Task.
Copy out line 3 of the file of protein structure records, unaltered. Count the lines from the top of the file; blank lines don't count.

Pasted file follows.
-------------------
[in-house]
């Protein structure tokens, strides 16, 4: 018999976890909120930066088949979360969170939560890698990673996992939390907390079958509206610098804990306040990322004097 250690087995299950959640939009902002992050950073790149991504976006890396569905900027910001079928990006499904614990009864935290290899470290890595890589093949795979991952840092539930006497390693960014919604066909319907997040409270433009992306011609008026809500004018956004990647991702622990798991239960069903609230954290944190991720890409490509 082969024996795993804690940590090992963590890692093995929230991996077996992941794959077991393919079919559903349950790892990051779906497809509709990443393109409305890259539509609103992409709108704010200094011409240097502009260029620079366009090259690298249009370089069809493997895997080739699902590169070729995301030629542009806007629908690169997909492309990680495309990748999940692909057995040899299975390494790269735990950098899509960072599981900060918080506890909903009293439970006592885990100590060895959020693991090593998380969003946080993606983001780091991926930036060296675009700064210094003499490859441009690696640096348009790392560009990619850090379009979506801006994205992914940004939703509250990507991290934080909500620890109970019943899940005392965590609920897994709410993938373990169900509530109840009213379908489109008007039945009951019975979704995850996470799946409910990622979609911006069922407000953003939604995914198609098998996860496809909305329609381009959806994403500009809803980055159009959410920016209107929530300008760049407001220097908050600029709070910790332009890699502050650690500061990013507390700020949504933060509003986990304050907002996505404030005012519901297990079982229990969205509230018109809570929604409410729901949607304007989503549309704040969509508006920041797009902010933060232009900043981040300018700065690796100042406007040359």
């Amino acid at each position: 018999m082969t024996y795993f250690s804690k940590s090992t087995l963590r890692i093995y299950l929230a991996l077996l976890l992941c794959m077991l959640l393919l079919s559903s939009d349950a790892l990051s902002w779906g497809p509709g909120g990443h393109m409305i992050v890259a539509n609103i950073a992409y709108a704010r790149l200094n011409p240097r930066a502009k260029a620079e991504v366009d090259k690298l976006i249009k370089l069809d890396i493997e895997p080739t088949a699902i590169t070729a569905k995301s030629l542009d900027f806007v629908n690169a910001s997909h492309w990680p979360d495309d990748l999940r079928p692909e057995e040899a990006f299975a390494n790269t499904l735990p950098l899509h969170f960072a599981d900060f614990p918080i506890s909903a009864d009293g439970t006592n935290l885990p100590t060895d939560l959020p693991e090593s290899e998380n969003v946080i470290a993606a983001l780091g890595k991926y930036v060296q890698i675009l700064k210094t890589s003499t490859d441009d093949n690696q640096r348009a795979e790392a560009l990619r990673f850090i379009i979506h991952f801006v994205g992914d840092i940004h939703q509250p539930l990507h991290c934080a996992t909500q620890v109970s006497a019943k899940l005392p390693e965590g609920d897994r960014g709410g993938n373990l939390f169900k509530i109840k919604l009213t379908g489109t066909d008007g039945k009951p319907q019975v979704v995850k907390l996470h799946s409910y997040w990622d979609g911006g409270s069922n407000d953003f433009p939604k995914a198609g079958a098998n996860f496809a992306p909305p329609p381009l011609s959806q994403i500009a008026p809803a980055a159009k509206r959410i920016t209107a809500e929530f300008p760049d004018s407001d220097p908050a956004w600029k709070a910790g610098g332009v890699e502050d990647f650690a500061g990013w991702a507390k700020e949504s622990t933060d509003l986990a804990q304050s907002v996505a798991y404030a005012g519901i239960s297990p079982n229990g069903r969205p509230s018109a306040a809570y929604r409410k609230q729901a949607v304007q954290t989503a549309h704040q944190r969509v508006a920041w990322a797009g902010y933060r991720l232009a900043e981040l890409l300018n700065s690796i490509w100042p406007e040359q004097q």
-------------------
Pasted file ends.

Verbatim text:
């Amino acid at each position: 018999m082969t024996y795993f250690s804690k940590s090992t087995l963590r890692i093995y299950l929230a991996l077996l976890l992941c794959m077991l959640l393919l079919s559903s939009d349950a790892l990051s902002w779906g497809p509709g909120g990443h393109m409305i992050v890259a539509n609103i950073a992409y709108a704010r790149l200094n011409p240097r930066a502009k260029a620079e991504v366009d090259k690298l976006i249009k370089l069809d890396i493997e895997p080739t088949a699902i590169t070729a569905k995301s030629l542009d900027f806007v629908n690169a910001s997909h492309w990680p979360d495309d990748l999940r079928p692909e057995e040899a990006f299975a390494n790269t499904l735990p950098l899509h969170f960072a599981d900060f614990p918080i506890s909903a009864d009293g439970t006592n935290l885990p100590t060895d939560l959020p693991e090593s290899e998380n969003v946080i470290a993606a983001l780091g890595k991926y930036v060296q890698i675009l700064k210094t890589s003499t490859d441009d093949n690696q640096r348009a795979e790392a560009l990619r990673f850090i379009i979506h991952f801006v994205g992914d840092i940004h939703q509250p539930l990507h991290c934080a996992t909500q620890v109970s006497a019943k899940l005392p390693e965590g609920d897994r960014g709410g993938n373990l939390f169900k509530i109840k919604l009213t379908g489109t066909d008007g039945k009951p319907q019975v979704v995850k907390l996470h799946s409910y997040w990622d979609g911006g409270s069922n407000d953003f433009p939604k995914a198609g079958a098998n996860f496809a992306p909305p329609p381009l011609s959806q994403i500009a008026p809803a980055a159009k509206r959410i920016t209107a809500e929530f300008p760049d004018s407001d220097p908050a956004w600029k709070a910790g610098g332009v890699e502050d990647f650690a500061g990013w991702a507390k700020e949504s622990t933060d509003l986990a804990q304050s907002v996505a798991y404030a005012g519901i239960s297990p079982n229990g069903r969205p509230s018109a306040a809570y929604r409410k609230q729901a949607v304007q954290t989503a549309h704040q944190r969509v508006a920041w990322a797009g902010y933060r991720l232009a900043e981040l890409l300018n700065s690796i490509w100042p406007e040359q004097q």